The confirmation of the presence of this tendency in the markets today along with numerous other indicators, just like in 1929, 2000 and 2007, convinces Grantham that “this was not only the real McCoy bubble…[but] I believe the declines will be very substantial.”
So what form will the downward turn take?
“We have a market today which feels superficially like 2000. And I
At the Davos conference last week George Soros read a speech entitled “The fight of our lives”.
He started by noting that the course of history had been changed dramatically by Russia’s invasion of Ukraine – there is no going back, it “may turn out to be the beginning of World War III, and our civilization may not survive it.”
Soros grew up in pre-war Hungary in a time of stability or “equilibrium”. Then Hitler invaded resulting in “a far from equilibrium situation”, this was followed by a second far from equilibrium state when Communist Russia took over.
Now in his 92 year, the way he sees it is that, 70-odd years after WW2:
“The world has been increasingly engaged over the past half-decade, or longer, in a struggle between two diametrically opposed systems of governance: open society and closed society. In an open society, the role of the state is to protect the freedom of the individual; in a closed society, the role of the individual is to serve the rulers of the state.
It is because we might have to engage in this struggle that we become distracted from other issues of great concern, that is “fighting pandemics and climate change, avoiding nuclear war, maintaining global institutions…That’s why I say our civilization may not survive.”
As well as the leaders of the two big autocratic states joining together to challenge the west’s open societies we have the problem of the Omicron variant spread through China.
“Xi persists to this day with his zero-COVID policy, which has inflicted great hardships on Shanghai’s population by forcing residents into makeshift quarantine centres instead of allowing them to self-quarantine at home. Shanghai’s inhabitants have been driven to the verge of open rebellion.
“Many people are puzzled by this seemingly irrational approach to the pandemic, but I can give you the explanation: Xi harbours a guilty secret. He never told the Chinese people that they had been inoculated with a vaccine that was designed for the original Wuhan variant of the disease, but which offers little protection against new variants.
“Xi cannot afford to come clean about this, because he is at a very delicate moment in his career. His second term in office expires this fall, and he wants to be appointed to an unprecedented third term and eventually become ruler for life. He has carefully choreographed a process that would allow him to fulfil his life’s ambition, and everything must be subordinated to this goal.”
National pride, and Xi’s stubbornness, mean that the RNA-based western vaccines are not welcome. This is likely to mean millions of deaths if lockdowns are relaxed. Given the high transmissibility of Omicron the disease is not going away, thus lockdowns will continue.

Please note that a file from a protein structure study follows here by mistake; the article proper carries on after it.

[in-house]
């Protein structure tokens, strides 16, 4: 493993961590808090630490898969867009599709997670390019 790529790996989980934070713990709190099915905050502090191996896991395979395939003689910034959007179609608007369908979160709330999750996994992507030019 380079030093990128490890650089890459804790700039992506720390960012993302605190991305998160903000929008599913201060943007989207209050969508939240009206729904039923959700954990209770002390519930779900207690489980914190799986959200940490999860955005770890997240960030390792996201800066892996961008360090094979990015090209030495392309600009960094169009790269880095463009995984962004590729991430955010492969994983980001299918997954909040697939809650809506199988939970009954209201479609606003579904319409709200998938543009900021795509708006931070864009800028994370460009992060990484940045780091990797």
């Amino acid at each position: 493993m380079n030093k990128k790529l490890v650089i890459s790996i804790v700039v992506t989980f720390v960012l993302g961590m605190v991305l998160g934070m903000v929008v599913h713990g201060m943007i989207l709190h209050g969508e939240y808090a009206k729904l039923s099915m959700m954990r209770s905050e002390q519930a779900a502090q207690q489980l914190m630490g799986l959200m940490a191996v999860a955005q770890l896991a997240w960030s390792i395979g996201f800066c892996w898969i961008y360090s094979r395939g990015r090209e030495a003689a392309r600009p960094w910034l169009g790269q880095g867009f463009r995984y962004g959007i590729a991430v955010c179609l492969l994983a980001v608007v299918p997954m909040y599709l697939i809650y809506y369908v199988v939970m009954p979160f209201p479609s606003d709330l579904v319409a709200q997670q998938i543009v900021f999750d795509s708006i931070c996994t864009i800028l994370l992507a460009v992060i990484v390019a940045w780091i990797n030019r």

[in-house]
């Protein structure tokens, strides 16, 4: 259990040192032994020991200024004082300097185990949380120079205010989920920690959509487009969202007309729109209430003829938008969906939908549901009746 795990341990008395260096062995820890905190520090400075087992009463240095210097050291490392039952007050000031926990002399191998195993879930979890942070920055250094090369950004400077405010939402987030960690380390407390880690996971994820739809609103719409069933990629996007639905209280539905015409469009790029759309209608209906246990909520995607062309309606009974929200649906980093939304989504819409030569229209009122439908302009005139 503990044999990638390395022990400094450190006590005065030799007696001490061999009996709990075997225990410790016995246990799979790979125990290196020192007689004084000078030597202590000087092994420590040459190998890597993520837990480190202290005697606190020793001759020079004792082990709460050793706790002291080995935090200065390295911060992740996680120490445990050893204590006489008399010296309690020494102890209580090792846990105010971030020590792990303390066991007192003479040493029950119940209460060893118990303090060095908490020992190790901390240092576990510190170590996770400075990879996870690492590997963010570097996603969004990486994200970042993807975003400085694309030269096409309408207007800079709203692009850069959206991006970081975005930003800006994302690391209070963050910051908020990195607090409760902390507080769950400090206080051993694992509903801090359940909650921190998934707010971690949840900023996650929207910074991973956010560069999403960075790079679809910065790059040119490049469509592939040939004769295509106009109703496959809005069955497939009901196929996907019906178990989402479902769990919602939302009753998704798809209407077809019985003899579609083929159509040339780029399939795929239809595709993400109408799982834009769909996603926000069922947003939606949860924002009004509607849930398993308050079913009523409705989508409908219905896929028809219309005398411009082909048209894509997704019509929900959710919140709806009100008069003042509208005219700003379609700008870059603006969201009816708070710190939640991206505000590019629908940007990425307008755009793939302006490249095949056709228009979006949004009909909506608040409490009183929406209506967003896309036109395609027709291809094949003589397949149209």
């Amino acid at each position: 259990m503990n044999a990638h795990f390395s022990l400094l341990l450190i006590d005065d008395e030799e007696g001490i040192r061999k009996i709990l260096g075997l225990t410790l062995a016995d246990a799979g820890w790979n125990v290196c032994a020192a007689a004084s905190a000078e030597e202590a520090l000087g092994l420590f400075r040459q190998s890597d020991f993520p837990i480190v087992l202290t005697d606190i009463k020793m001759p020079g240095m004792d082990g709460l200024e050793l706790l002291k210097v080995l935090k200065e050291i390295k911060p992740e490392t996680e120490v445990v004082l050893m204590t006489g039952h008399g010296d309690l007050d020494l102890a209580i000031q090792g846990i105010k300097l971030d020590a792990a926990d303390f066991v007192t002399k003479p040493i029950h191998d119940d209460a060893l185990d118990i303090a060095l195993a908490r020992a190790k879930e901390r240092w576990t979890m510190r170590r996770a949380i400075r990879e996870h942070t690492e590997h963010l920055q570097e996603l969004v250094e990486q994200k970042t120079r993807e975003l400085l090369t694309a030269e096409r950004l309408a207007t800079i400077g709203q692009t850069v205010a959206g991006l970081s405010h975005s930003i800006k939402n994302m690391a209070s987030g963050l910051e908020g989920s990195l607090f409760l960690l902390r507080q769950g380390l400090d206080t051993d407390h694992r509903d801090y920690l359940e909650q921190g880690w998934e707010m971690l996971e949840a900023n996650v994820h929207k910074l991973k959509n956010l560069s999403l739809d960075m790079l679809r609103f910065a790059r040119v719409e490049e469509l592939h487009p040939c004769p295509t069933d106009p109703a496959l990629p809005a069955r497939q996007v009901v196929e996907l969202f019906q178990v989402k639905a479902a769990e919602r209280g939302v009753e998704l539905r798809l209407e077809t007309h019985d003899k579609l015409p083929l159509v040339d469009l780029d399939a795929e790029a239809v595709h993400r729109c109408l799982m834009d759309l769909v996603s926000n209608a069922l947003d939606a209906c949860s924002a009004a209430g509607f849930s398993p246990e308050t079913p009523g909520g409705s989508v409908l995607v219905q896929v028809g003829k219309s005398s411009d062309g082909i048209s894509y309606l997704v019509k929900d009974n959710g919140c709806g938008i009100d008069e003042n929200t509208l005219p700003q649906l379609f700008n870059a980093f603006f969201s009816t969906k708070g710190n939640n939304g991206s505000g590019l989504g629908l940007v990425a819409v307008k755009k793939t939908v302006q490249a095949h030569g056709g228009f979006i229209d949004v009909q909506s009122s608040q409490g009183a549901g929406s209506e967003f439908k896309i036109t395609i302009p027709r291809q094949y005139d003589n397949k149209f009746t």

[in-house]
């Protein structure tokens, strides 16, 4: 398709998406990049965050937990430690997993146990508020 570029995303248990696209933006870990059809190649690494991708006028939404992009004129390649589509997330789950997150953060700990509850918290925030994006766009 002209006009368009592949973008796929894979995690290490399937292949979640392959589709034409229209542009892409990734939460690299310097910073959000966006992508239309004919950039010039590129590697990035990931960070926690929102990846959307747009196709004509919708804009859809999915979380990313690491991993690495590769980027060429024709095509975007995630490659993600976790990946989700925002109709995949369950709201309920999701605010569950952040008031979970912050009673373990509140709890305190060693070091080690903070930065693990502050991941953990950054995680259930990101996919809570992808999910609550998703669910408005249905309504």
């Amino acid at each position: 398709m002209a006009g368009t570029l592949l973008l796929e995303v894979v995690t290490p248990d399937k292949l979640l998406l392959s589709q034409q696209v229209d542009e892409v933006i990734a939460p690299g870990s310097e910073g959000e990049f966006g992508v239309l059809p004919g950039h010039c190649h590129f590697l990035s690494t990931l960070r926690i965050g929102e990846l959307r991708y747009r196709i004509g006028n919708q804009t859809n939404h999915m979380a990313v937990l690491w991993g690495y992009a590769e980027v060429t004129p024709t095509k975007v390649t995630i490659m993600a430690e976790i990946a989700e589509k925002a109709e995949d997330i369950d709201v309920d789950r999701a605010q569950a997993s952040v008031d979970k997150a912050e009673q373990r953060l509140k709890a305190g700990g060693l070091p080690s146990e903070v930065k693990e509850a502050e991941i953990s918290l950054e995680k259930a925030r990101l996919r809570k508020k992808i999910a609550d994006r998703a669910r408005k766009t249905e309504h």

Both Putin and Xi, rule by intimidation:
“And as a consequence they make mind-boggling mistakes. Putin expected to be welcomed in Ukraine as a liberator; likewise, Xi is sticking to a zero-COVID policy that can’t possibly be sustained.
“The continuing lockdowns have had disastrous consequenc..........
..In yesterday’s newsletter I outlined some of the dangers facing the world of finance. We need to ask if the dangers have arisen in a time of modest asset prices and therefore there is some resilience in the system to absorb such shocks? Or are they hitting us at the point when markets are priced for perfection, e.g. investors price shares on the basis that the Fed will serenely calm down inflation without upsetting anybody by say raising unemployment, an “immaculate deflation”.
Analogy: The film The Italian Job ends with the bus full of gold teetering on the brink. All it needs is for a trigger such as an ounce of extra weight at the wrong end of the bus for it to plunge into the ravine.
So the question for us today is whether we focus on the trigger or we focus on the factors that led to a precarious position?
Of course, when the trigger arrives - say the shutdown of one-quarter of China’s factories - all attention will be on that trigger. But the trigger is only one-tenth of the story; it wouldn’t matter so much if markets are modestly priced now - if Wall Street was not priced for perfection.
We need to focus on the level of resilience (are we on rock solid ground or teetering on the brink?) especially when there are so many potential triggers out there. That brings us the CAPE.
Benjamin Graham made great use of the cyclically adjusted price earnings ratio, CAPE, to judge, in a rough and ready way, whether a company was grossly over or under-priced.
Robert Shiller of Yale university built on the idea of looking at asset prices relative to earnings over a full economic cycle by calculating the CAPE for the American stock market as whole for every month going back to 1881.
His data has been used by people to get a first approximation to whether we have “high” or “exuberant” markets, or “low…depressed” markets.
Thus, if the CAPE is at say 30 the average share is 30 times the average annual earnings of the companies it represents when averaged over the previous 120 months.
A better way of thinking about that is the average share offers a 3.3% earnings yield. This is on the assumption that earnings in future years will be the same as the average over the last decade.